We kept the existing layout of the kitchen the same, since it works for us and would keep costs down. The major changes that we would be making are the counters and a new sink. The previous sink was a drop in double stainless steel and I prefer one large bowl for washing pots and pans. A farm style sink wasn’t a consideration, as we felt that a drop in would be better for our style. We decided to salvage and reuse the upscale HansGrohe kitchen faucet that was only a couple of years old and like new. Down the line we likely will replace the double wall oven and possibly the built in panel refrigerator. We have wall repair to do, need to repaint the white cabinets with a fresh coat and possibly will install a couple of small pendant lights over the island. I’m still on the fence about changing out the existing handles, since I still love the brushed nickel pulls. One step at a time is sometimes the best way to make changes when working within a budget. Live with things for a bit and see. BEFORE is below…
After my husband measured and drew out the layout, we sent it to our fabricator to determine how many slabs would be needed. On the plan he included backsplash (without consulting me first!) but I ordered tile and will reveal that soon.
The slabs arrived at our local Miami fabricator J&J Stone and they came out to lay the templates. They took our sink with them to ensure that the cutout was perfect. We decided on an eased edge, which gives the kitchen a modern updated look.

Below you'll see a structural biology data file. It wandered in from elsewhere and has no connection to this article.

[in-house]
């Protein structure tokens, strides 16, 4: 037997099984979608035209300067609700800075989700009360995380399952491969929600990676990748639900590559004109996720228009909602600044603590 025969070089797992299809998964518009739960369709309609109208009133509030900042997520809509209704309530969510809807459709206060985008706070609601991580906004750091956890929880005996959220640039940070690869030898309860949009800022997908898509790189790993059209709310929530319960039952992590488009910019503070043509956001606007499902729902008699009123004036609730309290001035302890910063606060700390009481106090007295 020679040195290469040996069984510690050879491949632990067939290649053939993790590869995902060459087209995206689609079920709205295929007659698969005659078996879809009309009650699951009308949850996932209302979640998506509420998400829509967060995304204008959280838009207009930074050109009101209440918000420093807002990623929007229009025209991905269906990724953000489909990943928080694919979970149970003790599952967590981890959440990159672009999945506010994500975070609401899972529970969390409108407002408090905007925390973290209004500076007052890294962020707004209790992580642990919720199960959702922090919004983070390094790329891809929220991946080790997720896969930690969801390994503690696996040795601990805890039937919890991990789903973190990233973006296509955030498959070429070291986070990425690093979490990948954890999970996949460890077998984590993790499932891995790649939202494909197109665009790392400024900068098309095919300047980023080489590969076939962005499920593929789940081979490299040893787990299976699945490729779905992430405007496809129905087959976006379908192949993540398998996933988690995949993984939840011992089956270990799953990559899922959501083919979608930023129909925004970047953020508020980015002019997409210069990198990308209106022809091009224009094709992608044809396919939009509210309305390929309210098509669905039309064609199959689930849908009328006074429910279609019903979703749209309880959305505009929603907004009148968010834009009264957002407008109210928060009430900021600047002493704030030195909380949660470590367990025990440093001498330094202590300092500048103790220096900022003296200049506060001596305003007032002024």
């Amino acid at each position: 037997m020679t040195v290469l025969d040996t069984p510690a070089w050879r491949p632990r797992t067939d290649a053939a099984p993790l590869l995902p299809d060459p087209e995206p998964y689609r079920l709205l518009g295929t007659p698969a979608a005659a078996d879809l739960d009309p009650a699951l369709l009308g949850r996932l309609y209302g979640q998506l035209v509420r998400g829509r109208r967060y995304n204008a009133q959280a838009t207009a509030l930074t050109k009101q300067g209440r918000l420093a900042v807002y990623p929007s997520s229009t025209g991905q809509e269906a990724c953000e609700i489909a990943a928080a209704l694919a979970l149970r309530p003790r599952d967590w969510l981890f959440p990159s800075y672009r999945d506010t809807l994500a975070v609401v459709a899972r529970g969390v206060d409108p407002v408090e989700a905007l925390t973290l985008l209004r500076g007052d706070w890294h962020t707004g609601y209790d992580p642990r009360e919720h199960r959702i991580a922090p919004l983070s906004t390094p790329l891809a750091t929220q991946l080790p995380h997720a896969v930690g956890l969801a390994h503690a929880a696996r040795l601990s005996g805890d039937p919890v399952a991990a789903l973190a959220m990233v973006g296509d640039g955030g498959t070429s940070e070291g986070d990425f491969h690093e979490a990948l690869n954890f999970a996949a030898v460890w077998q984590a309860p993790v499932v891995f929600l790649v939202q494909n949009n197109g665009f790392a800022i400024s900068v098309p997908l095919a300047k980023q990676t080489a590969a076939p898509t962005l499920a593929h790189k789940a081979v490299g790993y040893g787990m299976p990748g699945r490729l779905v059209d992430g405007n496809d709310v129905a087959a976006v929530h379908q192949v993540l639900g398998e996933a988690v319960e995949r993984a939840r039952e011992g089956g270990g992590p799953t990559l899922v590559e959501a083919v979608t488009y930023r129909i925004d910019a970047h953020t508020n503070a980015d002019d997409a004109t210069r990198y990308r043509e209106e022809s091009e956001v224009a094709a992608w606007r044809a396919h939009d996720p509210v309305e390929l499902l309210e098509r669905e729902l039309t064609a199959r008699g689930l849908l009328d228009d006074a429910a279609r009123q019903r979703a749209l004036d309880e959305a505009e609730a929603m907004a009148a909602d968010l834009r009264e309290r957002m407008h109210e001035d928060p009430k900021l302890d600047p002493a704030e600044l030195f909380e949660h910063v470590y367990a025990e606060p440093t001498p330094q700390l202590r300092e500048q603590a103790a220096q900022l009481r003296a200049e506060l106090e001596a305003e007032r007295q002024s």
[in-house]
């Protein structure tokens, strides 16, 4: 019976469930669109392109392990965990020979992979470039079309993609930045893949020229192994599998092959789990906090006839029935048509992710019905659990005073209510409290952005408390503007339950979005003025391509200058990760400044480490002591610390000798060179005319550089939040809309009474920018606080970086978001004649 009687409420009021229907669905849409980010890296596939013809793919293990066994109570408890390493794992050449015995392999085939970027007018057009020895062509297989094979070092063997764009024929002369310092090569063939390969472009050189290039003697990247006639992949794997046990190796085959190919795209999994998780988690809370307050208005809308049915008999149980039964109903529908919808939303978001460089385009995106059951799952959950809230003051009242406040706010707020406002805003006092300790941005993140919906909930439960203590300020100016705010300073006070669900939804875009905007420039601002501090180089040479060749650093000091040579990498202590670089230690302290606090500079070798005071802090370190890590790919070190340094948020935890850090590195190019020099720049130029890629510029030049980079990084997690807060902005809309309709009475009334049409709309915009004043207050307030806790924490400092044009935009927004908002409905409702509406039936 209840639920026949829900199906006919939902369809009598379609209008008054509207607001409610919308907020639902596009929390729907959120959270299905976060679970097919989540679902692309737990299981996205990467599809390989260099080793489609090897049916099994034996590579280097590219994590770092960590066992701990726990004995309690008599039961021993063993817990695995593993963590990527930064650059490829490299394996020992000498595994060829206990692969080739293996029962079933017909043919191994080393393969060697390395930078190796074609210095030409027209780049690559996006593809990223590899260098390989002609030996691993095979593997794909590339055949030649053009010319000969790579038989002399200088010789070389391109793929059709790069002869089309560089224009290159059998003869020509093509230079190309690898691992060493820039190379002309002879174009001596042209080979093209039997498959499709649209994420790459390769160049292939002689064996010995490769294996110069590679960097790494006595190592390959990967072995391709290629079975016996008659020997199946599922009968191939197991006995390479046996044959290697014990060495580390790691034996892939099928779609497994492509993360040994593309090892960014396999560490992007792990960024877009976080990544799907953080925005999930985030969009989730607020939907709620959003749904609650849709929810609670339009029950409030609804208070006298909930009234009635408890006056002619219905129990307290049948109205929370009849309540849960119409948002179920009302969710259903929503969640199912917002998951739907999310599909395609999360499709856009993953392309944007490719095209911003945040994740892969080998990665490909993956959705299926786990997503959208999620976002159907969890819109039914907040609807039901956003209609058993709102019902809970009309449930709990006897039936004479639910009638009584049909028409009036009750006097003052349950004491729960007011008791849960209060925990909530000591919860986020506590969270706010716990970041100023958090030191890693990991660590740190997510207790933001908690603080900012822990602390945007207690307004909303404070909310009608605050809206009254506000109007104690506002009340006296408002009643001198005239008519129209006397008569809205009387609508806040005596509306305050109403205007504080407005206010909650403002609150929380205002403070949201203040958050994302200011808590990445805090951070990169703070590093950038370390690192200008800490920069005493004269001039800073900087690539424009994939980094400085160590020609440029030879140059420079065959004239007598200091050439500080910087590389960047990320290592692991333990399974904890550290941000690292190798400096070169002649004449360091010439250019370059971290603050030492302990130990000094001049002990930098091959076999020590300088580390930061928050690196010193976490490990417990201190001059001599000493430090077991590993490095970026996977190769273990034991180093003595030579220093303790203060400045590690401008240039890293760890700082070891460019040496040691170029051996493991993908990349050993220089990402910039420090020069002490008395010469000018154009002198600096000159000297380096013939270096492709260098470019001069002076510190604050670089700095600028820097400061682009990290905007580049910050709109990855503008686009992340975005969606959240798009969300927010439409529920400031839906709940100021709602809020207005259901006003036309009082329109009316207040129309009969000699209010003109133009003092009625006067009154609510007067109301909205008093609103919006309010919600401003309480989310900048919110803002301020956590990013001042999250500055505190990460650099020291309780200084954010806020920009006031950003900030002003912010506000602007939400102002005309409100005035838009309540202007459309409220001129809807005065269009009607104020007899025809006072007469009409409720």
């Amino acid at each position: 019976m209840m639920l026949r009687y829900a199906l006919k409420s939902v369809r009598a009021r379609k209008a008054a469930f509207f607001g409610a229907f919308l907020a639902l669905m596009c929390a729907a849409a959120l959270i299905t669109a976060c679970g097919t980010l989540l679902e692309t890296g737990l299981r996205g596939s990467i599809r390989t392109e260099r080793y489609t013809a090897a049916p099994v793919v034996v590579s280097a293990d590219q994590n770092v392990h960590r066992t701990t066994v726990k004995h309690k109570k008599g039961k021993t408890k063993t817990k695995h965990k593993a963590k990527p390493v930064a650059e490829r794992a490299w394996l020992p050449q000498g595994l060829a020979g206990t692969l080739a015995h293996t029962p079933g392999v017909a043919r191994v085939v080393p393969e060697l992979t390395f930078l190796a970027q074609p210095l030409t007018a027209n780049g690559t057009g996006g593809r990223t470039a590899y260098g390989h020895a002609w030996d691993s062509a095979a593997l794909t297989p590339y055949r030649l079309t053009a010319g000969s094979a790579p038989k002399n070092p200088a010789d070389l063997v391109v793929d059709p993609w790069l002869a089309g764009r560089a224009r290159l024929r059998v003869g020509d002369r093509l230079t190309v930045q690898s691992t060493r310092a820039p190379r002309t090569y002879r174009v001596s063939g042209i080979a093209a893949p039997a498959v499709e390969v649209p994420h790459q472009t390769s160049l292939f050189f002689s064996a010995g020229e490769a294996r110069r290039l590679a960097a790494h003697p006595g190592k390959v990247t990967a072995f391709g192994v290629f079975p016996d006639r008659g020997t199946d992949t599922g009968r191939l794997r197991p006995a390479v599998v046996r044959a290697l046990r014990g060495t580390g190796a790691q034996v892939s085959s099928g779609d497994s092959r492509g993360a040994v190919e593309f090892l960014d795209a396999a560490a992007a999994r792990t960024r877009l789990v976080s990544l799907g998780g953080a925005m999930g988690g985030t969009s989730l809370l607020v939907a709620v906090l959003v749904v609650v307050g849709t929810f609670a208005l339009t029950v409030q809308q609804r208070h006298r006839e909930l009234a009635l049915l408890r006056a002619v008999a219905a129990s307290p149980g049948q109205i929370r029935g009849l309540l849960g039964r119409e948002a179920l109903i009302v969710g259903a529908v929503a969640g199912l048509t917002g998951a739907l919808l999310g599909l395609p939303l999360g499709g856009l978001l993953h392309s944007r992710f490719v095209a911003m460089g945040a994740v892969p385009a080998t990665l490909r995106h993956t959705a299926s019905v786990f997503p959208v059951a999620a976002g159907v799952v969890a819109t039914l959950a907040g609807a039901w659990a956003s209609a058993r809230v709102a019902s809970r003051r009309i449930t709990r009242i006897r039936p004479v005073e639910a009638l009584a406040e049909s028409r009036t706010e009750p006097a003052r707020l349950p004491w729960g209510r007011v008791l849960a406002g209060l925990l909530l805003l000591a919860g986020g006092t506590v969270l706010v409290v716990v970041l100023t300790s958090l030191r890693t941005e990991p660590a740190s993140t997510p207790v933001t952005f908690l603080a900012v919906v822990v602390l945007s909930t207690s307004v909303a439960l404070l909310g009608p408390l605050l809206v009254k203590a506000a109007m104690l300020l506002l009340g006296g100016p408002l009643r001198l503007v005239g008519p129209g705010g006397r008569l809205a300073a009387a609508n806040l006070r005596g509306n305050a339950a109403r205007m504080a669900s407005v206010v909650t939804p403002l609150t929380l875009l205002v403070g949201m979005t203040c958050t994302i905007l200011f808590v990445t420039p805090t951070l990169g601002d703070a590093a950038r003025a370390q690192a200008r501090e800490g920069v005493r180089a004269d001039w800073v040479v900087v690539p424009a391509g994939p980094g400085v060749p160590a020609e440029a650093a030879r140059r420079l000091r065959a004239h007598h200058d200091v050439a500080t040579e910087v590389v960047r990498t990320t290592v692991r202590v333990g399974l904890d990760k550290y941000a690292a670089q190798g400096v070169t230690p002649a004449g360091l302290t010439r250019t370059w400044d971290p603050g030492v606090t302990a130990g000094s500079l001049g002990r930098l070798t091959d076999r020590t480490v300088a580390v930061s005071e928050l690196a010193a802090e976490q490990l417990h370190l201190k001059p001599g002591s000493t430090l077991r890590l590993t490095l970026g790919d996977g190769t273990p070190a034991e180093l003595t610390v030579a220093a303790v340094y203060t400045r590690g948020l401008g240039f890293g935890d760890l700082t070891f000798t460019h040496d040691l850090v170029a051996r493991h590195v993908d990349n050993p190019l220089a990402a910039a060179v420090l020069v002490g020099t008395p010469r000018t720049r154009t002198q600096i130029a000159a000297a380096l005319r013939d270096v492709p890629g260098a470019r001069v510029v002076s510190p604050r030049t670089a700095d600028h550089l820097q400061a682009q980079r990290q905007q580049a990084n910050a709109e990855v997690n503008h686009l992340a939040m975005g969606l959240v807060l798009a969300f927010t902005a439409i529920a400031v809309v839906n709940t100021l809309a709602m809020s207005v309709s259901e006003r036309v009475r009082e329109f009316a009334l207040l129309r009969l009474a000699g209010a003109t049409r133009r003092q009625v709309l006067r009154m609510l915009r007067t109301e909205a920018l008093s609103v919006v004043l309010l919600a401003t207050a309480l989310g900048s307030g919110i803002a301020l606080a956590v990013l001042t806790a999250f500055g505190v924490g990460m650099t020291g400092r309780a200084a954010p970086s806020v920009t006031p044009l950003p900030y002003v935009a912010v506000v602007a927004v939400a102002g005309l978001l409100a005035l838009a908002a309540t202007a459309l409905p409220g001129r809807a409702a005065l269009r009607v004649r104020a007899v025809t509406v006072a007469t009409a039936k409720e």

This is how most fabricators that we’ve worked with lay out templates. They put together a balsa wood copy by carefully measuring your existing counters, cutting and gluing the wood to form a template.
Cutting process at the fabricator that was finished in a day. I was surprised at how quickly and efficiently they worked.
I was so excited when their truck pulled up on the day of install and I saw the beautiful white slabs in the truck!! I’ve been wanting to do this for several years and couldn’t believe that this day had finally come!
Removal and installation both happened on the same day. Before the old counters were removed I took everything off the counters, out of the top drawers and lower cabinets. The plumber came out and shut the water and gas line and carefully removed the old sink, faucet and the gas cooktop.
The fabricators removed the old granite, saving as much as they could for reuse or donating to the community. Don’t worry, it’s being reused;-).
Once the old counters were removed, the new countertops were set into place. The under-mount drop in sink was installed and attached with clips and then everything was glued down with a silicone caulking. The hole that you see is the window that is over the sink and has a pass through to the pool-patio area. The area seemed to be the biggest quartz countertop installation challenge, and required some messy concrete cutting to get just right.
While I love the pale sea-glass backsplash, we planned on doing something else and it will need to be removed. I’ll be sharing that coming in another post soon.